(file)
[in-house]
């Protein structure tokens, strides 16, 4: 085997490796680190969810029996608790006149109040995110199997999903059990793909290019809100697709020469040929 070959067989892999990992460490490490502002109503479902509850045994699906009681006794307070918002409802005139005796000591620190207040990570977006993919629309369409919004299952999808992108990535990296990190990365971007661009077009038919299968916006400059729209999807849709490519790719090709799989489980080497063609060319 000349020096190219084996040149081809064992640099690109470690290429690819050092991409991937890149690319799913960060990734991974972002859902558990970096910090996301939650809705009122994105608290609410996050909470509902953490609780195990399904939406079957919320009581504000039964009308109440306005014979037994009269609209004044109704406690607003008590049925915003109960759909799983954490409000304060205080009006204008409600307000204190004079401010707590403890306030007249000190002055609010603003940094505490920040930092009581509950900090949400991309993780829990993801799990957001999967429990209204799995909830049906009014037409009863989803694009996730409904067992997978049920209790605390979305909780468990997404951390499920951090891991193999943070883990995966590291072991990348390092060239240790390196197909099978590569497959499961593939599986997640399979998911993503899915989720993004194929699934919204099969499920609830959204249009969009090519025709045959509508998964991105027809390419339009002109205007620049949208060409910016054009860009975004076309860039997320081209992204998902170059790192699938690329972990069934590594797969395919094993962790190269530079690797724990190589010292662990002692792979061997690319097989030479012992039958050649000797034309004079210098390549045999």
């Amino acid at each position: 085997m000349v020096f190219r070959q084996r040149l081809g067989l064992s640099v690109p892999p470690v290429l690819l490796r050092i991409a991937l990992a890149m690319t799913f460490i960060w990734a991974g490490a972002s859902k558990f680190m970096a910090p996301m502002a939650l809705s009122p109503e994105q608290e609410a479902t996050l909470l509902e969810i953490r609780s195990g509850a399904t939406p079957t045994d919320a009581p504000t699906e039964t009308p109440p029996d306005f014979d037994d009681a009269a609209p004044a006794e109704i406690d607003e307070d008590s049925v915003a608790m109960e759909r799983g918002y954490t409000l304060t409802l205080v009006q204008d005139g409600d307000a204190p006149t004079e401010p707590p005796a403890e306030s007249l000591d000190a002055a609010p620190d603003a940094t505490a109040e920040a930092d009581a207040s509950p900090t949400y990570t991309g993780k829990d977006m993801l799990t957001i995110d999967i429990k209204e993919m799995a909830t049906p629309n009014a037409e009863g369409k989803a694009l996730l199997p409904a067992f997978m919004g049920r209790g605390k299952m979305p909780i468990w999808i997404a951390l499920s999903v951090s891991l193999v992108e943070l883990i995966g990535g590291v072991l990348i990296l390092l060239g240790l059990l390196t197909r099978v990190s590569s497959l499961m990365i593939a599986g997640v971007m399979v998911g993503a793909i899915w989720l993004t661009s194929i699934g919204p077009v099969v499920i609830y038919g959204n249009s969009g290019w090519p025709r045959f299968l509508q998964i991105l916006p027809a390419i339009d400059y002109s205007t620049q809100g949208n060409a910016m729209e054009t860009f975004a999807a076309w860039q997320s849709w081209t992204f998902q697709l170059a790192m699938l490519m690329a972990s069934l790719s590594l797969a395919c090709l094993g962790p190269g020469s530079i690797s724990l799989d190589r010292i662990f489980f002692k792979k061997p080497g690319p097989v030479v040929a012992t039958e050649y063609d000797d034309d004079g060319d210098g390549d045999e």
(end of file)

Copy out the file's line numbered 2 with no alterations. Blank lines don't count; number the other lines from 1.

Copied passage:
């Protein structure tokens, strides 16, 4: 085997490796680190969810029996608790006149109040995110199997999903059990793909290019809100697709020469040929 070959067989892999990992460490490490502002109503479902509850045994699906009681006794307070918002409802005139005796000591620190207040990570977006993919629309369409919004299952999808992108990535990296990190990365971007661009077009038919299968916006400059729209999807849709490519790719090709799989489980080497063609060319 000349020096190219084996040149081809064992640099690109470690290429690819050092991409991937890149690319799913960060990734991974972002859902558990970096910090996301939650809705009122994105608290609410996050909470509902953490609780195990399904939406079957919320009581504000039964009308109440306005014979037994009269609209004044109704406690607003008590049925915003109960759909799983954490409000304060205080009006204008409600307000204190004079401010707590403890306030007249000190002055609010603003940094505490920040930092009581509950900090949400991309993780829990993801799990957001999967429990209204799995909830049906009014037409009863989803694009996730409904067992997978049920209790605390979305909780468990997404951390499920951090891991193999943070883990995966590291072991990348390092060239240790390196197909099978590569497959499961593939599986997640399979998911993503899915989720993004194929699934919204099969499920609830959204249009969009090519025709045959509508998964991105027809390419339009002109205007620049949208060409910016054009860009975004076309860039997320081209992204998902170059790192699938690329972990069934590594797969395919094993962790190269530079690797724990190589010292662990002692792979061997690319097989030479012992039958050649000797034309004079210098390549045999």